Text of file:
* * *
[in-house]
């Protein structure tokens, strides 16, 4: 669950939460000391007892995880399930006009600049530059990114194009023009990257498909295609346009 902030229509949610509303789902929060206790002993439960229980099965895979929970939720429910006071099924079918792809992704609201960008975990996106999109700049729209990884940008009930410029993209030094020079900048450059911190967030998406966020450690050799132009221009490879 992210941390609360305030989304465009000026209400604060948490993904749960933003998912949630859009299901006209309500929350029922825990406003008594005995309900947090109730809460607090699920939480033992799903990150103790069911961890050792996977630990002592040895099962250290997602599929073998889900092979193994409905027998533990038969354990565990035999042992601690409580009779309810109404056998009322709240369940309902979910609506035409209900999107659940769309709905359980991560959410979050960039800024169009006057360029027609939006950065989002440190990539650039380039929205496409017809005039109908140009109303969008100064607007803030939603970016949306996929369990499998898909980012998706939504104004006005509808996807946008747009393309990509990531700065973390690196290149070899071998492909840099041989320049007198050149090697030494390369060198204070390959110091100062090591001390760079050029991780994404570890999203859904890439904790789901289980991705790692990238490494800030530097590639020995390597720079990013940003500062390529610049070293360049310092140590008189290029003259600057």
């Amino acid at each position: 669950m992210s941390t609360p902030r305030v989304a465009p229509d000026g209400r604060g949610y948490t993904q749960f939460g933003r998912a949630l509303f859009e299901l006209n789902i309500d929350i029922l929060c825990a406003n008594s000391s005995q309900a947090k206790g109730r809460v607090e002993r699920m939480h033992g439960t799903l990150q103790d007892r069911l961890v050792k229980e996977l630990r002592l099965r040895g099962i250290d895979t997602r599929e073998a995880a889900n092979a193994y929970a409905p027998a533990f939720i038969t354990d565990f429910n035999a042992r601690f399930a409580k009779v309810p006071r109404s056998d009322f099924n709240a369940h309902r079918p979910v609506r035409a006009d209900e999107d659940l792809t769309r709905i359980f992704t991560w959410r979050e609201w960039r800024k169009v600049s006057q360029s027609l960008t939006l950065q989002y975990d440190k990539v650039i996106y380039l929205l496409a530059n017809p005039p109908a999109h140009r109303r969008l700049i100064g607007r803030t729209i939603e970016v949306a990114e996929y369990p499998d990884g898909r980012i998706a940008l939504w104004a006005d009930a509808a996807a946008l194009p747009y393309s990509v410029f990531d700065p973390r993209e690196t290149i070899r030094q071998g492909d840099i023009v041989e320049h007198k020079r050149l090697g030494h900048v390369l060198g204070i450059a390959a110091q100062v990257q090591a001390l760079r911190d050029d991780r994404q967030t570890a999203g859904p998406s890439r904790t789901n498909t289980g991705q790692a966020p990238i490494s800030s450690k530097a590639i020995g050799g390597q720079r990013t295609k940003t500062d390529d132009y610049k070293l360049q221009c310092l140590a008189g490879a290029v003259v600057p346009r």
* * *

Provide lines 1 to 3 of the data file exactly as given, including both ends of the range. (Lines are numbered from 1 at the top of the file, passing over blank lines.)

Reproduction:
[in-house]
């Protein structure tokens, strides 16, 4: 669950939460000391007892995880399930006009600049530059990114194009023009990257498909295609346009 902030229509949610509303789902929060206790002993439960229980099965895979929970939720429910006071099924079918792809992704609201960008975990996106999109700049729209990884940008009930410029993209030094020079900048450059911190967030998406966020450690050799132009221009490879 992210941390609360305030989304465009000026209400604060948490993904749960933003998912949630859009299901006209309500929350029922825990406003008594005995309900947090109730809460607090699920939480033992799903990150103790069911961890050792996977630990002592040895099962250290997602599929073998889900092979193994409905027998533990038969354990565990035999042992601690409580009779309810109404056998009322709240369940309902979910609506035409209900999107659940769309709905359980991560959410979050960039800024169009006057360029027609939006950065989002440190990539650039380039929205496409017809005039109908140009109303969008100064607007803030939603970016949306996929369990499998898909980012998706939504104004006005509808996807946008747009393309990509990531700065973390690196290149070899071998492909840099041989320049007198050149090697030494390369060198204070390959110091100062090591001390760079050029991780994404570890999203859904890439904790789901289980991705790692990238490494800030530097590639020995390597720079990013940003500062390529610049070293360049310092140590008189290029003259600057």
């Amino acid at each position: 669950m992210s941390t609360p902030r305030v989304a465009p229509d000026g209400r604060g949610y948490t993904q749960f939460g933003r998912a949630l509303f859009e299901l006209n789902i309500d929350i029922l929060c825990a406003n008594s000391s005995q309900a947090k206790g109730r809460v607090e002993r699920m939480h033992g439960t799903l990150q103790d007892r069911l961890v050792k229980e996977l630990r002592l099965r040895g099962i250290d895979t997602r599929e073998a995880a889900n092979a193994y929970a409905p027998a533990f939720i038969t354990d565990f429910n035999a042992r601690f399930a409580k009779v309810p006071r109404s056998d009322f099924n709240a369940h309902r079918p979910v609506r035409a006009d209900e999107d659940l792809t769309r709905i359980f992704t991560w959410r979050e609201w960039r800024k169009v600049s006057q360029s027609l960008t939006l950065q989002y975990d440190k990539v650039i996106y380039l929205l496409a530059n017809p005039p109908a999109h140009r109303r969008l700049i100064g607007r803030t729209i939603e970016v949306a990114e996929y369990p499998d990884g898909r980012i998706a940008l939504w104004a006005d009930a509808a996807a946008l194009p747009y393309s990509v410029f990531d700065p973390r993209e690196t290149i070899r030094q071998g492909d840099i023009v041989e320049h007198k020079r050149l090697g030494h900048v390369l060198g204070i450059a390959a110091q100062v990257q090591a001390l760079r911190d050029d991780r994404q967030t570890a999203g859904p998406s890439r904790t789901n498909t289980g991705q790692a966020p990238i490494s800030s450690k530097a590639i020995g050799g390597q720079r990013t295609k940003t500062d390529d132009y610049k070293l360049q221009c310092l140590a008189g490879a290029v003259v600057p346009r």